Wilkinson is pleased that Zambian pupils are being
exposed to art galleries and museums
“There are some works that I believe should not leave the country, this is why I often donate work to the Lechwe Art Trust the trust is one of the unique aspects of the Zambian art scene, you actually have a fundamental collection of art development in the modern scene, no place else I know of has this, over the past 40 to 50 years you have outstanding representations of artists from this country,” she explained.
Wilkinson summed up her thoughts by pointing out three aspects of the Zambian art scene that she is pleased with at the moment.
“First is the advent of the open university, if you can have 50 graduates from all the provinces every year, people will realize how important art is and that it can be central to their lives. Second is the emergence of new galleries, 37d gallery is an important one, of course there has been a lot of agreement and disagreement about the gallery, in my view there is room for everyone,” she explained.
“Third is the aspect of children visiting art galleries like I have seen here, perhaps this is also because there are  more teachers getting higher education in art, also you have an education system that is beginning to support art more actively, all these things are very exciting.”
She had been talking to European and South African collectors recently and a good number of them have taken interest in visiting Zambia because they believe good things are happening here.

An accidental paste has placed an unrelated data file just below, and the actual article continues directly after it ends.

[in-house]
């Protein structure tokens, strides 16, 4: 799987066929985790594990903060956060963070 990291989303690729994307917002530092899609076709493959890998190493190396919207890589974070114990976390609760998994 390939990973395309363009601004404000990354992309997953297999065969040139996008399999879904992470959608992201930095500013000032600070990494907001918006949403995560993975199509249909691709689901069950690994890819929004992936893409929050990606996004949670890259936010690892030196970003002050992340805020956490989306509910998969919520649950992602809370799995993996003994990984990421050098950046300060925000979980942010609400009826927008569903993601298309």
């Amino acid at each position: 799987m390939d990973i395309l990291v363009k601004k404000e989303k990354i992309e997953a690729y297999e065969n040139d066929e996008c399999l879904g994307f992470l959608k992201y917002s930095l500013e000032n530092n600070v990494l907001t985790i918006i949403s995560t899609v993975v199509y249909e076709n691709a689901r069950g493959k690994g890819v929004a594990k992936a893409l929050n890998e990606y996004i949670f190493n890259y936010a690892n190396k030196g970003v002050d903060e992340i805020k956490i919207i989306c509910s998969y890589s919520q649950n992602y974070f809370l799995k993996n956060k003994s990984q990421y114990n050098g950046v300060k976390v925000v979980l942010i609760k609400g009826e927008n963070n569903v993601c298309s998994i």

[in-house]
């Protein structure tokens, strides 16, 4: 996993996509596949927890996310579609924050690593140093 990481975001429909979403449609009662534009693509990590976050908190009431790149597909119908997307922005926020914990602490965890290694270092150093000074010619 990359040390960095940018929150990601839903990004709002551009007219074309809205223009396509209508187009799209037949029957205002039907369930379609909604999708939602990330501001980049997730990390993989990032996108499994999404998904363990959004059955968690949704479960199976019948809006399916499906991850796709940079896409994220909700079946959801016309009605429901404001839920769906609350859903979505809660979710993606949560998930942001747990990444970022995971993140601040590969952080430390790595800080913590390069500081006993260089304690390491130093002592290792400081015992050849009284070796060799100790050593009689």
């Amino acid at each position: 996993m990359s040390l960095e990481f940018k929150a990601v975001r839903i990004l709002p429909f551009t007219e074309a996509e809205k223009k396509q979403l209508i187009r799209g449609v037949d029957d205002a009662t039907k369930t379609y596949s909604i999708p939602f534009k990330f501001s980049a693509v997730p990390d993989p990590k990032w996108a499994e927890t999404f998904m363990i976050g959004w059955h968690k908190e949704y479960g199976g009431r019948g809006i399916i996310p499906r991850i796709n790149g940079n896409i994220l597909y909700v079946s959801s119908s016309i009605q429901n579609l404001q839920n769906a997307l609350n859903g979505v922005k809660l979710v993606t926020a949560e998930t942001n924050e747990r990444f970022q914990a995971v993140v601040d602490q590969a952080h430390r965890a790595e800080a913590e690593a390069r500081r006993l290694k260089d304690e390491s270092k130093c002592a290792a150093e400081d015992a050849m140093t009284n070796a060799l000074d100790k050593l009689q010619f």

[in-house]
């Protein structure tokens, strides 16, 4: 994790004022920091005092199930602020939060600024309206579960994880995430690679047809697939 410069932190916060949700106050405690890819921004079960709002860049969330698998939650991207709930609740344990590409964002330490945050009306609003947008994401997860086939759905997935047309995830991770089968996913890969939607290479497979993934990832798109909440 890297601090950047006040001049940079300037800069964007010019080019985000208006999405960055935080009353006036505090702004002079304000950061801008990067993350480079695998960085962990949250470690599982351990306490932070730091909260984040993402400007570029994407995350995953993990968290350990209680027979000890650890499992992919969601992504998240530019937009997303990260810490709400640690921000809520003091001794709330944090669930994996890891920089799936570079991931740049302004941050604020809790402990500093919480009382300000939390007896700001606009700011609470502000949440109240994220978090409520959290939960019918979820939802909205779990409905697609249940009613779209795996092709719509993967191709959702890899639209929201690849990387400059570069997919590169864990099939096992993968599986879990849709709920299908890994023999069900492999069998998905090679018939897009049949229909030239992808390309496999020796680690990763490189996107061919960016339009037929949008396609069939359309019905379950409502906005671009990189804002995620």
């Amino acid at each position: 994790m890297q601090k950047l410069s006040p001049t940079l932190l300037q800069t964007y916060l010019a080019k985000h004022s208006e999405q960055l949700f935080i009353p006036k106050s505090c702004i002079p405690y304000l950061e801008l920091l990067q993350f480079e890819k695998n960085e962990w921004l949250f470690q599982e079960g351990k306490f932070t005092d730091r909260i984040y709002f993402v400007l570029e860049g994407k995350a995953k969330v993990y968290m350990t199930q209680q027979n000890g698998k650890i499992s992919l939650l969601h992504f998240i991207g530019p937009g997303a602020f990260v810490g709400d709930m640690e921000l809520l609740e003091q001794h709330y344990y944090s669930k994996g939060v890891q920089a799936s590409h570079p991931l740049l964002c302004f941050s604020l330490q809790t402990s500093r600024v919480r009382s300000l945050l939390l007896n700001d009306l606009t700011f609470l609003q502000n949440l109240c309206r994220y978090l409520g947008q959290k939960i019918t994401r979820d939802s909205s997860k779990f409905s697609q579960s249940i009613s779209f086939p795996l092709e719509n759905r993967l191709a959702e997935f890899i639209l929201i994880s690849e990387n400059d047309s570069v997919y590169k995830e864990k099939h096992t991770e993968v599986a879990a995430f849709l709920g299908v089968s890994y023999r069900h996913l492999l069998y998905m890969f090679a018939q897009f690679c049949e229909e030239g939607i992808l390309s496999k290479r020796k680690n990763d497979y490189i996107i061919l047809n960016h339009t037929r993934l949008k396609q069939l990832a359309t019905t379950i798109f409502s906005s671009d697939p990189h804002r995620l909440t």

“I think the African Art Museum in the Smithsonian will have to wake up and see what is going on here. I also think with the increase of Chinese investors in Zambia we will hopefully see them collecting Zambian art. The Zambian art scene is without doubt an emerging power house. I’m here to interview for a job, if I get it I will make it my business to work on supporting the documentation of artists through books and online media,” said Wilkinson.
She is currently back in Manila awaiting the results of the said job interview and is hopeful that she will be able to return to live and work in Zambia. For 12 years she worked for the Asian Development Bank as Director of the Public Management, Financial Sector and over the last 35 years, she has worked worldwide as a banker, a donor representative, a field researcher and policy advisor, and a developing country government senior official. Her academic qualifications include a degree with honours in Business Economics from the University of California, and graduate studies at Cornell University in Agricultural Finance.
Meanwhile, on 23 January, during its annual general meeting in Lusaka, the Zambia National Visual Arts Council voted in a new National Executive Committee. According to a press statement published this week, the new executive is as follows: National Chairperson: Geoffrey  Phiri, National Vice Chairperson: Kate Naluyele, National General Secretary: Oliver Sakanyi, National Vice Secretary: Othiniel  Lingwabo, National Treasurer: Adrian Ngoma, and the Committee Members being, Sydney Siansangu, Sarah Chibombwe, Albert Kata, Ngandwe Mwaba and Tom Phiri. The release states that with immediate effect the new leadership intends to find a corporate organization or NGO that would be willing to help renovate the Henry Tayali Gallery, reach out to schools and other organizations in creating awareness of the visual arts, partner with Hotel and Tourism Institute and form a memorandum of understanding, encourage more visits to the Henry Tayali Gallery through quality exhibitions and strengthen communication with the National Art Council.
For the moment, the Henry Tayali Gallery in the Lusaka Showgrounds is hosting  Vision Galore 2, a solo exhibition of paintings by Zenzele Chulu,  the show also introduces Neil Shaw, a filmmaker from Cape Town, South Africa who will be documenting Chulu’s Schematic Tantrums project.